As a retail consultant, I tend to look at stores differently than other consumers. When I walk into a store, I find myself quickly taking in the overall concept, the merchandise assortment and display techniques, who the customers are, and how well the sales staff is servicing them. I'm looking at inventory levels and housekeeping and signage, and on and on. I'm always looking for something I haven't seen before, something I can learn, something I can take away and share with my clients.
Sometimes what I see concerns me greatly: Assortments and presentations that seem to be disjointed; housekeeping that's lacking a crisp attention to detail; a sales staff that seems indifferent; a concept that isn't immediately clear to me, and thus not likely to be clear to customers.
And then there are times when what I see just about takes my breath away. Stores that just have it all together. Stores that are exceptionally well thought out, and executed just as well. These are stores that know what business they're in, and what businesses they're not. They know who their customer is, and who their customer isn't. Just looking at the store you know they are very good at the little things. Another thing you notice about these stores -- they're always full of customers.
For any business, large or small, success can be defined as that point where clear-headed strategy intersects with precise execution. One without the other is like the chicken without the egg. It just doesn't work. But unlike the chicken and the egg, we know what must come first in retail. It has to be a strategy, a plan, a vision of where you need to get to as a business and how you're going to get there.
For any small retailer, the critical characteristic of any successful strategy must be focus. Focus is a fundamental requirement of any business strategy, but it is critical if a small retailer is to compete successfully against larger competitors. Small retailers don't have the luxury of doing everything their larger competitors do, or even everything their customers might like them to do. They simply don't have the financial or human resources. They must focus their time and resources on what I call the One Thing.
Strategic focus centers on your core competency, and it comes down to a central question: What is the One Thing that you do best, better than anybody else, better than any competitor, real or potential? What is the One Thing that your customers come to you for, before they go anywhere else? Answering these questions correctly, and precisely, is essential to a successful strategy. With limited time, attention and resources, it's the difference between doing One Thing exceptionally well, so well that you establish a formidable competitive advantage against other retailers, large and small, and doing several things not so well, or maybe just okay.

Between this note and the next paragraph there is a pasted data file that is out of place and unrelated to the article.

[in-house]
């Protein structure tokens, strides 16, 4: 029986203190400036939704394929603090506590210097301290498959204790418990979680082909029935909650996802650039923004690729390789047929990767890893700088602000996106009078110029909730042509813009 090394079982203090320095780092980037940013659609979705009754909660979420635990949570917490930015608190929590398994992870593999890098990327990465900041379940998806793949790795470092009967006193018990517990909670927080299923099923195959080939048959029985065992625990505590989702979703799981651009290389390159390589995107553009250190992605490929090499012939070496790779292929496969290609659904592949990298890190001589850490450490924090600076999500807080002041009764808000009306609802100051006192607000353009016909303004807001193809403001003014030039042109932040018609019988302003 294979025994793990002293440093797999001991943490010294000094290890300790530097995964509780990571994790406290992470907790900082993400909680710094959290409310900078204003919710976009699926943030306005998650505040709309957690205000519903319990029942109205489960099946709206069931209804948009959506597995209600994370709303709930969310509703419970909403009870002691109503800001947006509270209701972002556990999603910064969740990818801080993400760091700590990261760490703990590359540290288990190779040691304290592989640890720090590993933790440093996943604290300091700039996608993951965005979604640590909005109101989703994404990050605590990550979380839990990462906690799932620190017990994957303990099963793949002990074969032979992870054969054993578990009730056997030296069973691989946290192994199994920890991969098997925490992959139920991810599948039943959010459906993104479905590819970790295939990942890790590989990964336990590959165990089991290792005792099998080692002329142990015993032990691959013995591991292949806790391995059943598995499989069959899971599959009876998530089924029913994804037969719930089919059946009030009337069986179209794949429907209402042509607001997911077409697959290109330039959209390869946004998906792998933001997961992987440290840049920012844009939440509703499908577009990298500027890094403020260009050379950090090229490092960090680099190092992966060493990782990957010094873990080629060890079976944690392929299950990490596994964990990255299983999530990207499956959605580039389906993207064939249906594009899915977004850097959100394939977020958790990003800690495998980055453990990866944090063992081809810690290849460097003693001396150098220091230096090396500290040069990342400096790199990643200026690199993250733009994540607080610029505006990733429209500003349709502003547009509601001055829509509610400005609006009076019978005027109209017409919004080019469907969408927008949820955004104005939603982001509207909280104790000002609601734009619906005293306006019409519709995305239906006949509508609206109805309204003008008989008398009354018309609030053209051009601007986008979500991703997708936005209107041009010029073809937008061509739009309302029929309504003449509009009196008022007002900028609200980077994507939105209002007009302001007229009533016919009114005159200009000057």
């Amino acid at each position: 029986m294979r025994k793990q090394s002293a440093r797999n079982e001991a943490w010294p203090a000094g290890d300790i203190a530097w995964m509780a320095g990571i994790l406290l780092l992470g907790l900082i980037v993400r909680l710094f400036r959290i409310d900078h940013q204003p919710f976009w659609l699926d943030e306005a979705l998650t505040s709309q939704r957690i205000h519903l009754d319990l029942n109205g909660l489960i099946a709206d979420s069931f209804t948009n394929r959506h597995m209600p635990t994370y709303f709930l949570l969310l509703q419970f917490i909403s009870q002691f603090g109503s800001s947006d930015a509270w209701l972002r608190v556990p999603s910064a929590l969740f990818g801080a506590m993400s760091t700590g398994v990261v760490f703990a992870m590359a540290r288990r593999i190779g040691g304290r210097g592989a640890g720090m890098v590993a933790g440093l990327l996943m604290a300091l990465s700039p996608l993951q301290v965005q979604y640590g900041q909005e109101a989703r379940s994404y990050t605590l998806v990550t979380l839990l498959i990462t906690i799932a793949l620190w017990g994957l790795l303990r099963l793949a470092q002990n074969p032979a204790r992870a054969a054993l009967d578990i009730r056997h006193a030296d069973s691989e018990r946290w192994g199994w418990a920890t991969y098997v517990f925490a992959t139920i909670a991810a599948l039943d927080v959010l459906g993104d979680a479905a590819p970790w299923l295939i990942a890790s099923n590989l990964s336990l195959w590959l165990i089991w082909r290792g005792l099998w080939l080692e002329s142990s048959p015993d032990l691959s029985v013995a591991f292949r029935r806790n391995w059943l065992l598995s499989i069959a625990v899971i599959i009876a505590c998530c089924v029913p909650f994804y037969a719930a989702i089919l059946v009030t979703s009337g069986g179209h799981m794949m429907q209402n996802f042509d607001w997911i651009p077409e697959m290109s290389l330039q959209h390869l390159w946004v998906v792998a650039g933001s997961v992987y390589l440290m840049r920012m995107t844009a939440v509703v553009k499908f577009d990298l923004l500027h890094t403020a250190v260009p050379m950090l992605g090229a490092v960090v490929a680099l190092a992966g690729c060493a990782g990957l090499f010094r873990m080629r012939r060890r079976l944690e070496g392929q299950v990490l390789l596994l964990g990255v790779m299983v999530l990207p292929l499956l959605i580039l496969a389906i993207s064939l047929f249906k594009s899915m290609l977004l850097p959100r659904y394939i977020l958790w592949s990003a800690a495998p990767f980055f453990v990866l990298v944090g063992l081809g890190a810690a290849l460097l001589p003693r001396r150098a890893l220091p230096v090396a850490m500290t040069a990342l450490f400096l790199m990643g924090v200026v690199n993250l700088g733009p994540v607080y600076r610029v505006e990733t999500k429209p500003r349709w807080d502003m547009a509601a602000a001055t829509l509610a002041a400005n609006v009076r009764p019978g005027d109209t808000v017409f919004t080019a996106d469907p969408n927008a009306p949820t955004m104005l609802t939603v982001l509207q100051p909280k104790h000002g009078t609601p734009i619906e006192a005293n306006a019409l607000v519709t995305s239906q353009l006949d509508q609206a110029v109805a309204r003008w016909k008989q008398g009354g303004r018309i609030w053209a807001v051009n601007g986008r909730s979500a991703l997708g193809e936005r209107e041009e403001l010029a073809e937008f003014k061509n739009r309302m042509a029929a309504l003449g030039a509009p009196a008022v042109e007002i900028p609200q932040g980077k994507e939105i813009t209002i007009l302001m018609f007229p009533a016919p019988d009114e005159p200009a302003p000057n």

Here's a mental image that might be helpful. Think of the solar system, the sun and all the planets that orbit around it. The sun is your core, your focus, your One Thing. It's where the heat and light in your business emanate from. Everything else you do revolves around that core. Those products and services that you offer that are most closely related to your One Thing are the inner planets. They live off the heat and light of the core. There is great synergy between the core and these products and services. Conversely, the more distant planets are those products and services most removed from your core. They exist in relative cold and darkness. There is little synergy between them and the core. It is worth questioning whether they are contributing positively to the whole, or are taking more time and attention than can be justified.
You should be able to define your One Thing in a single sentence; two at the most. It should state who you are, what products and services you offer, and who your customer is. Most importantly, it should establish clear boundaries that limit the scope and range of our business to the One Thing. When well crafted, this sentence or two becomes your mission statement, and can serve as a valuable tool to keep you on track.
Identifying the One Thing, and focusing your time and energy on it, can be a very liberating experience for a small retailer. Suddenly, a business that seemed to have a million moving parts, all competing for attention, becomes much simpler. The fog of day-to-day chaos gives way to clarity. Priorities become clear. All of the peripheral, extraneous stuff that seemed to command more attention than it deserved, whether it's marginal product categories, unprofitable customers or struggling stores, suddenly becomes less important. You're able to quickly identify the business metrics that are critical for success. Margins improve. You're able to execute more effectively and efficiently, reducing expenses. Profits improve. You're able to move beyond the immediate moment, and focus on critical mid and long term issues. You're able to provide your team with a compelling vision and a clear set of objectives and expectations.
When you walk into that store that has it all together, what you're really noticing is a strategic focus, combined with precise execution. They make it look simple because they've actually made it simple. Find the One Thing in your business, build your strategy around it, and before long you'll start to notice other retailers coming around, checking out your store, trying to figure out how you make it look so simple, trying to figure out the secret to why you have it all together.